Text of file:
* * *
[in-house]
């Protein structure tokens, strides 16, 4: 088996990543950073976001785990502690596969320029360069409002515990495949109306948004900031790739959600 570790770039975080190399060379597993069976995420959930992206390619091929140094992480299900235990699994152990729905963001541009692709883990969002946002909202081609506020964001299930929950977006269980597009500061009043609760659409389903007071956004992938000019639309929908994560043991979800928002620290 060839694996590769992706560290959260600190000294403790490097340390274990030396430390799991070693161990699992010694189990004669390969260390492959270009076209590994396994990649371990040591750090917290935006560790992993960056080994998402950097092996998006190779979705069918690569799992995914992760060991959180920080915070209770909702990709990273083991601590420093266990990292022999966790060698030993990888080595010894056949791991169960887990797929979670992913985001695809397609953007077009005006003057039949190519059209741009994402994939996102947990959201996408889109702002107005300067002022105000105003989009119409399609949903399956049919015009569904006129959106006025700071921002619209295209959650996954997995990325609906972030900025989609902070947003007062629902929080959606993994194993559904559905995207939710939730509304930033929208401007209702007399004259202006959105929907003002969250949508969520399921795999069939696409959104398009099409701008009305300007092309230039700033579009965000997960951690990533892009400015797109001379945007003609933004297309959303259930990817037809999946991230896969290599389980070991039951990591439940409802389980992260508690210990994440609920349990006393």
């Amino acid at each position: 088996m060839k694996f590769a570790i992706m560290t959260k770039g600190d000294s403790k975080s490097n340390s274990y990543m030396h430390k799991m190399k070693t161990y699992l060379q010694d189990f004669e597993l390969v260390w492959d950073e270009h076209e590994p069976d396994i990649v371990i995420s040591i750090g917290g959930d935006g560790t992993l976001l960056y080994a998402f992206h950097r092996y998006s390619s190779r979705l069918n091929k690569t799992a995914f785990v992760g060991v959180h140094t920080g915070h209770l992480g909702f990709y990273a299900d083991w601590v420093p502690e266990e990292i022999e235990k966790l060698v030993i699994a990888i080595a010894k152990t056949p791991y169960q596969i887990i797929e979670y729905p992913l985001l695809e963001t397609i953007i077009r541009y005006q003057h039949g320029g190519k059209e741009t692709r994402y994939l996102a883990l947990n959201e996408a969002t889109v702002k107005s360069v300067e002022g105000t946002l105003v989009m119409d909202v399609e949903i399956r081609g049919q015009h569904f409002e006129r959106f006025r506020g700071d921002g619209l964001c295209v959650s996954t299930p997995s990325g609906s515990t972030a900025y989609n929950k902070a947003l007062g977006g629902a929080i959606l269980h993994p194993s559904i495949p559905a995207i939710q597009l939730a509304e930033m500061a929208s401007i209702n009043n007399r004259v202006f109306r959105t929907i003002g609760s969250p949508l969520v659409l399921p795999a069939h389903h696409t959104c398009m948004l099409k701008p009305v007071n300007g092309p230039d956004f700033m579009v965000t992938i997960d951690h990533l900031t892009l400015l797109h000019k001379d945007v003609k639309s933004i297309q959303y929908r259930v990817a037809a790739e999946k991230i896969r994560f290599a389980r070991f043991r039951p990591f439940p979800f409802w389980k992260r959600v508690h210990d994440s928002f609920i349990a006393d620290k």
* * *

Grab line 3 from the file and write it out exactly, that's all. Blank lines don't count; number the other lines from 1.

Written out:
């Amino acid at each position: 088996m060839k694996f590769a570790i992706m560290t959260k770039g600190d000294s403790k975080s490097n340390s274990y990543m030396h430390k799991m190399k070693t161990y699992l060379q010694d189990f004669e597993l390969v260390w492959d950073e270009h076209e590994p069976d396994i990649v371990i995420s040591i750090g917290g959930d935006g560790t992993l976001l960056y080994a998402f992206h950097r092996y998006s390619s190779r979705l069918n091929k690569t799992a995914f785990v992760g060991v959180h140094t920080g915070h209770l992480g909702f990709y990273a299900d083991w601590v420093p502690e266990e990292i022999e235990k966790l060698v030993i699994a990888i080595a010894k152990t056949p791991y169960q596969i887990i797929e979670y729905p992913l985001l695809e963001t397609i953007i077009r541009y005006q003057h039949g320029g190519k059209e741009t692709r994402y994939l996102a883990l947990n959201e996408a969002t889109v702002k107005s360069v300067e002022g105000t946002l105003v989009m119409d909202v399609e949903i399956r081609g049919q015009h569904f409002e006129r959106f006025r506020g700071d921002g619209l964001c295209v959650s996954t299930p997995s990325g609906s515990t972030a900025y989609n929950k902070a947003l007062g977006g629902a929080i959606l269980h993994p194993s559904i495949p559905a995207i939710q597009l939730a509304e930033m500061a929208s401007i209702n009043n007399r004259v202006f109306r959105t929907i003002g609760s969250p949508l969520v659409l399921p795999a069939h389903h696409t959104c398009m948004l099409k701008p009305v007071n300007g092309p230039d956004f700033m579009v965000t992938i997960d951690h990533l900031t892009l400015l797109h000019k001379d945007v003609k639309s933004i297309q959303y929908r259930v990817a037809a790739e999946k991230i896969r994560f290599a389980r070991f043991r039951p990591f439940p979800f409802w389980k992260r959600v508690h210990d994440s928002f609920i349990a006393d620290k």